4C Text

After Alfred Hess’s death, the Hess family art collection started to be broken up and dispersed. Aspects of this story emerged during the lengthy 2004 restitution case over the Ludwig Kirchner painting of ‘Berlin Street Scene’. After his father’s death, Hans (top left, from the Hess archive) had spent time sorting out the family’s financial situation, before returning to Berlin. At the beginning of 1933 his Berlin apartment was ransacked by Nazi thugs and he was sacked from the publishing house Ullstein Verlag for being Jewish. He then fled to Paris, where he was penniless, and finally to London in 1935. There he worked for Jewish refugee organisations and helped found the Free German League of Culture. Meanwhile, Thekla Hess had returned to her native Bavaria to be with her mother and in 1933 she sent the most important parts of the collection, as loans, to safety in Swiss museums. Other works were sold to raise funds, while she considered alternative solutions.

In 1937, around 675 works from the Erfurt Museum were seized by the Nazi government as ‘degenerate art’, including the loans and donations of the Hess family. The German authorities also considered that the loan collections in Switzerland were ‘Jewish property assets left abroad in breach of foreign exchange regulation’ and demanded their immediate return. Thekla was forced to request the return of the collection to Germany, where much of it was sold under duress, or later disappeared. Thekla, all the while pursued by the German authorities, was tireless in her efforts to save at least part of the collection, travelling all over Europe in discussion with museums and dealers. She managed to send some pieces to London during 1938 and 1939. The last were smuggled out of Germany in pieces of family furniture shortly before the outbreak of war. With her son and her mother now safely in Britain, Thekla decided she also had to leave Germany and in1939 she joined them in London.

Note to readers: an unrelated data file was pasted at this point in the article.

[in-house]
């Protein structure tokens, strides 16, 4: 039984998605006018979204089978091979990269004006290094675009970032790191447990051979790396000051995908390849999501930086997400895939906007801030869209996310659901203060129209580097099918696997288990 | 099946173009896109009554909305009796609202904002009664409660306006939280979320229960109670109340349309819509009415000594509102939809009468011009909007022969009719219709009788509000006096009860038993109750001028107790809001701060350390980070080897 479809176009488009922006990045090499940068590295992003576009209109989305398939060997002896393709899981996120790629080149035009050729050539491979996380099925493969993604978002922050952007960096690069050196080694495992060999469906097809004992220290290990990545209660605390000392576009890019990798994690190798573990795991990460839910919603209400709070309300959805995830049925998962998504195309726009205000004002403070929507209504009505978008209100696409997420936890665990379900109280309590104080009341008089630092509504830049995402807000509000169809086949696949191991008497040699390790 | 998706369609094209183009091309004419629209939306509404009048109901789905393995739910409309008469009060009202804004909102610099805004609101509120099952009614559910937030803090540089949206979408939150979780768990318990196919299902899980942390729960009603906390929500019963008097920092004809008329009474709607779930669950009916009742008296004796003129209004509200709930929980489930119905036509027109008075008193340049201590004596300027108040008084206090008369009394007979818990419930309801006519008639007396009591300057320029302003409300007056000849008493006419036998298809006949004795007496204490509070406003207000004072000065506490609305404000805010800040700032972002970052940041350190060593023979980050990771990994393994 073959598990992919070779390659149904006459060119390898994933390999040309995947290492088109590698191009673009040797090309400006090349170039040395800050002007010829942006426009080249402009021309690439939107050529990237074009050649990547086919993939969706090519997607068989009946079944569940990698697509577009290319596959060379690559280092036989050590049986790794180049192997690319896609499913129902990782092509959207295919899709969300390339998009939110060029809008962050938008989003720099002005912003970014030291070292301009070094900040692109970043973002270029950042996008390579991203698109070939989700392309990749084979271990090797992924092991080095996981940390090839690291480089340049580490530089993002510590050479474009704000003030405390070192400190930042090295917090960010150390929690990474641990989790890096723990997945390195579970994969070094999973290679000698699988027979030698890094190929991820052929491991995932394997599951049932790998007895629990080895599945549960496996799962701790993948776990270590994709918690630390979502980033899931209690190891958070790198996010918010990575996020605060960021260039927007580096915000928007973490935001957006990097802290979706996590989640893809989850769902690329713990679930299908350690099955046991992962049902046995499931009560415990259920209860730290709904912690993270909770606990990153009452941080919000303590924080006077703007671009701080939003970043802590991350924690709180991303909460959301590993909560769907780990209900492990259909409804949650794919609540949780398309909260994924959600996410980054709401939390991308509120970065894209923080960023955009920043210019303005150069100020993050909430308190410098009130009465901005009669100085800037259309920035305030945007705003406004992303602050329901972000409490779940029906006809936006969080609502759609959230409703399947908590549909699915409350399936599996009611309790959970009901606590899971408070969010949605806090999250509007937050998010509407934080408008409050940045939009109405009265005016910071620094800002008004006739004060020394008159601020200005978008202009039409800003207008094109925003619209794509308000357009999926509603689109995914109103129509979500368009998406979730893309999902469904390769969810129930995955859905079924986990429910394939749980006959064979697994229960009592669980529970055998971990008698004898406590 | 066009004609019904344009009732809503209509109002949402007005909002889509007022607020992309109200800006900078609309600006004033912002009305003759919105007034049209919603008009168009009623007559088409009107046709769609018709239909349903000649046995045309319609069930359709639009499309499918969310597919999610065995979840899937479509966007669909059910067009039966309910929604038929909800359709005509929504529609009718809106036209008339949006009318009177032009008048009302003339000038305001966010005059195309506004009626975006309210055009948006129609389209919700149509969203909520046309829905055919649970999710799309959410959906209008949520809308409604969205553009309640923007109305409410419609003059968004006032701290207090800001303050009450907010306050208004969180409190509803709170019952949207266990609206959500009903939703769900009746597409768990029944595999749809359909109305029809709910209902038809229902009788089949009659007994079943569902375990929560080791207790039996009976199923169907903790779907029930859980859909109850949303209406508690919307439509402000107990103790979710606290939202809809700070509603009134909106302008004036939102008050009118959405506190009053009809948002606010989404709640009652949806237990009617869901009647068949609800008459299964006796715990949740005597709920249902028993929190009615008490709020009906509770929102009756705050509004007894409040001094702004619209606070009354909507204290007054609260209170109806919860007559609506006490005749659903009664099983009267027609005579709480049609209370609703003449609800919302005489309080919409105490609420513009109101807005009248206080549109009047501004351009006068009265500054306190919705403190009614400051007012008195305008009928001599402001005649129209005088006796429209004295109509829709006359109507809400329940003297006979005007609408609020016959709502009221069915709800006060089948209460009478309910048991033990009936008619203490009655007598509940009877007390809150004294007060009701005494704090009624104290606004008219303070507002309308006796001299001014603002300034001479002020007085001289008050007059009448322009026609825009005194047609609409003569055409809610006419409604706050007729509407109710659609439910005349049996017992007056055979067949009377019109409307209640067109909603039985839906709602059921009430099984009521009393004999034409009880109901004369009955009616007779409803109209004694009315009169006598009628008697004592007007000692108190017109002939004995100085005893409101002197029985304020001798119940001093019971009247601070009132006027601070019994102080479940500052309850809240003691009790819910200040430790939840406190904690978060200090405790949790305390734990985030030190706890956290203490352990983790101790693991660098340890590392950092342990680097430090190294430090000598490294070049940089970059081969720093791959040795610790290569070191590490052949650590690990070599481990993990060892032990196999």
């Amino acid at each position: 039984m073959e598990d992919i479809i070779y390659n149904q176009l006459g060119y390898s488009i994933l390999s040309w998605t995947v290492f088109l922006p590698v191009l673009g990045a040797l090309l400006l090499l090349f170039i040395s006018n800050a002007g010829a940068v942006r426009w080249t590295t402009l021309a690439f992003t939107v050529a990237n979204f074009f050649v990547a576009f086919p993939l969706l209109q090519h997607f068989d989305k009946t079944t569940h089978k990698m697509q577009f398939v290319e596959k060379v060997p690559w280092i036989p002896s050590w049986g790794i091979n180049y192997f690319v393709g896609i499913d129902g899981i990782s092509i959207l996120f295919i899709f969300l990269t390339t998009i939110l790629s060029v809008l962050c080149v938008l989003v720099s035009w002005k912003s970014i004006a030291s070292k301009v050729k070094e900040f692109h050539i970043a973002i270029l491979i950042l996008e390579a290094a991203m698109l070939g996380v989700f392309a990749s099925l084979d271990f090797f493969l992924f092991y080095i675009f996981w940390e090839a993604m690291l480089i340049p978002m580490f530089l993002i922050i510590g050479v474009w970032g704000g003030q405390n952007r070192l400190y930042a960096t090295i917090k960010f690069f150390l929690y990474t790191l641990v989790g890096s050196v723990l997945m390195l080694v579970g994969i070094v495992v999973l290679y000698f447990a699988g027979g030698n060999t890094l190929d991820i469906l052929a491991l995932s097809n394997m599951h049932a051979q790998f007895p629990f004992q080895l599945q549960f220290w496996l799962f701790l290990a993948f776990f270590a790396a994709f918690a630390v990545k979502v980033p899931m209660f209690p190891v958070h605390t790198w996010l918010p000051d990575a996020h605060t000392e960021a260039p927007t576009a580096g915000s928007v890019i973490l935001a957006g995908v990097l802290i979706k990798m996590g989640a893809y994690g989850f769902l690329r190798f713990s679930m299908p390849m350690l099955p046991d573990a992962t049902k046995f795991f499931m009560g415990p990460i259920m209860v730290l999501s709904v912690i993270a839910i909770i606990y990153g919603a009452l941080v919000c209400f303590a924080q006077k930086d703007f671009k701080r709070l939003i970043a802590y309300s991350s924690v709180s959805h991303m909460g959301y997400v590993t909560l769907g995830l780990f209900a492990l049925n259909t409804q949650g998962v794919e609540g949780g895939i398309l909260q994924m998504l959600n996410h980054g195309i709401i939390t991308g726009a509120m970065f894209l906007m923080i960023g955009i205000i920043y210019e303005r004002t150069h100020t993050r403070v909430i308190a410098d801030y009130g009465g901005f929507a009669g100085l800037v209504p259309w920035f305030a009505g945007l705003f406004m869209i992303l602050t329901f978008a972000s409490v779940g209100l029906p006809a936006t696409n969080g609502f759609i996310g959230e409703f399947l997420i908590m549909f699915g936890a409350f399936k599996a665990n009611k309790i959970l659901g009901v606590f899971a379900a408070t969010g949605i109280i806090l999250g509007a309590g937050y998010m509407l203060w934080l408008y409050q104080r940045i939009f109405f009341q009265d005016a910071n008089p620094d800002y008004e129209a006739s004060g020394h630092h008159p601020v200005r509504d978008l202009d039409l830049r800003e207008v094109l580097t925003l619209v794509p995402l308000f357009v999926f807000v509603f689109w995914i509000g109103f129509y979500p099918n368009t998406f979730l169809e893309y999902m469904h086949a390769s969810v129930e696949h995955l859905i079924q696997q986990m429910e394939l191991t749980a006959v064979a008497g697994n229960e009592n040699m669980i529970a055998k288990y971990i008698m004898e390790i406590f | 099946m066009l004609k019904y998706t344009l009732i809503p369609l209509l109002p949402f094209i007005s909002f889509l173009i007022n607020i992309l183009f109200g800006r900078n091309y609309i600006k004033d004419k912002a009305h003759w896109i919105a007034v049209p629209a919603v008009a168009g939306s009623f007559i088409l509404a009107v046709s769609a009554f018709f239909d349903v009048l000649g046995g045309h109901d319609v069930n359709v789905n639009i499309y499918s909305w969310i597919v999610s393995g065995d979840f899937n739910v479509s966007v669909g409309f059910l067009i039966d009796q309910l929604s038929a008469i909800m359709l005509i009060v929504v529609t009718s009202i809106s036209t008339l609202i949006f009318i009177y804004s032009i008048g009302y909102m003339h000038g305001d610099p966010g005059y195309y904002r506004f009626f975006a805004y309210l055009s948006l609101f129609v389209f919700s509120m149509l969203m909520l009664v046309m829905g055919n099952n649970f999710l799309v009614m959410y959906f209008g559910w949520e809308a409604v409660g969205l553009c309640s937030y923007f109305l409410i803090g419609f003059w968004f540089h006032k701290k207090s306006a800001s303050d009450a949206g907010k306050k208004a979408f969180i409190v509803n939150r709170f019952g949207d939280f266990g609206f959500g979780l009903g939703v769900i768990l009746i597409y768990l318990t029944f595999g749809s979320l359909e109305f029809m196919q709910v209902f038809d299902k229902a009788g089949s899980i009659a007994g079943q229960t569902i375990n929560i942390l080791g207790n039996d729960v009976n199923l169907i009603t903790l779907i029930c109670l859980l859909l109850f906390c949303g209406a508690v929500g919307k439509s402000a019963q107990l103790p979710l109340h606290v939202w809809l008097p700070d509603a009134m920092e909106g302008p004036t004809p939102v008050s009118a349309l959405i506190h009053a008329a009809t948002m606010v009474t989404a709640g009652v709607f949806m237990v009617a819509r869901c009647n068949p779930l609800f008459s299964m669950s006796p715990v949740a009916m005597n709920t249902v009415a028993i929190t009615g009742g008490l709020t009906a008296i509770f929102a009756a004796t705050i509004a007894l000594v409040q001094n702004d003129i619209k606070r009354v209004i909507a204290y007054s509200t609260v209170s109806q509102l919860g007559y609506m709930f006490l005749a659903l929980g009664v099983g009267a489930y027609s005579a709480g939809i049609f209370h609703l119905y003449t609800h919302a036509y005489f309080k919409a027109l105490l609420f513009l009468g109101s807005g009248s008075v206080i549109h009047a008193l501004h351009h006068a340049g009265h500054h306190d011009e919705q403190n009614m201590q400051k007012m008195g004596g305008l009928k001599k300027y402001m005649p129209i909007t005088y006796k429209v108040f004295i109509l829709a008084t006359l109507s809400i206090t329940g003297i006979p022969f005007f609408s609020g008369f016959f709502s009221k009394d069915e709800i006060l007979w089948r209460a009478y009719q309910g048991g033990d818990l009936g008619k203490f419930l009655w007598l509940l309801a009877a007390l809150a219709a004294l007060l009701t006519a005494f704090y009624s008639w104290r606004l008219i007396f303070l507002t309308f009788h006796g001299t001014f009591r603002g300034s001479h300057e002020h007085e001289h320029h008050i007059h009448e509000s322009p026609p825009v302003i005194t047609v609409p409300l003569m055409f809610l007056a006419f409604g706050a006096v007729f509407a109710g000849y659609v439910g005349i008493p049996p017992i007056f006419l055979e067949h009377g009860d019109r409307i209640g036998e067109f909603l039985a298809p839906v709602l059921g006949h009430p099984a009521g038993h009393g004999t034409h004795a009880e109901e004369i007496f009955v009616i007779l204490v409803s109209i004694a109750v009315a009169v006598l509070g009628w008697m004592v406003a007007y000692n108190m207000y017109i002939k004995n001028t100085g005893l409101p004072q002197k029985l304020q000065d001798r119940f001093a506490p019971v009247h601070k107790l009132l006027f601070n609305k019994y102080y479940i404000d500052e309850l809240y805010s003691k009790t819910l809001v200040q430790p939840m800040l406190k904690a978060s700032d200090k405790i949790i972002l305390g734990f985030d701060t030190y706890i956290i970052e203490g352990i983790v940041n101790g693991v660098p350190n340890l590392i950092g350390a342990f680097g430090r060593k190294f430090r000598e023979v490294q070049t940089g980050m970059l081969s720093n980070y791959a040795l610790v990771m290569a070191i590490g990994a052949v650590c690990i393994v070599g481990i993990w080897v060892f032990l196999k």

Hans continued to be involved in writing anti-Nazi material. He volunteered for war service and was briefly an air raid warden in Hampstead. After that he was classified as an ‘enemy alien’ and sent to internment camps, first on the Isle of Man and then in Canada. He returned from there in early 1942, having volunteered yet again to help with the war effort. He was put to land work (centre right) near
Loughborough, a task to which he was remarkably unsuited. His mother Thekla moved from London to Leicester to be near her son.

The New Walk Museum in Leicester (bottom left) opened in 1849 as one of the first public council-run museums in Britain. The building was previously a school. The progressive thinking behind the initiative was to create a place where people of all classes and backgrounds could come for recreation and education, aspiring to heal the various political and religious divisions of the town. The original museum contained a vast selection of curiosities. Thomas Cook thought it could become ‘an instructive lounge for the lovers of science’ and his son donated a group of specimens from his travels. Leicester´s Literary and Philosophical Society donated its collection of 10,000 objects to the project. A new lecture hall opened as an art gallery but provoked controversy with debates as to what should be displayed. There were complaints that much of the artwork had little or no educational or artistic value! In November 1926, the museum acquired one of its most popular exhibits, an adult male giraffe from Kenya, nicknamed George, which stood at the top of the stairs (bottom right). He was beloved, with his knees bare from years of stroking by visiting children. Despite his popularity George was eventually moved to Wollaton Hall Museum in Nottingham. Hans and Thekla Hess (top right, in a later photograph from the Hess Archive) first encountered the New Walk Museum when Thekla moved to Leicester.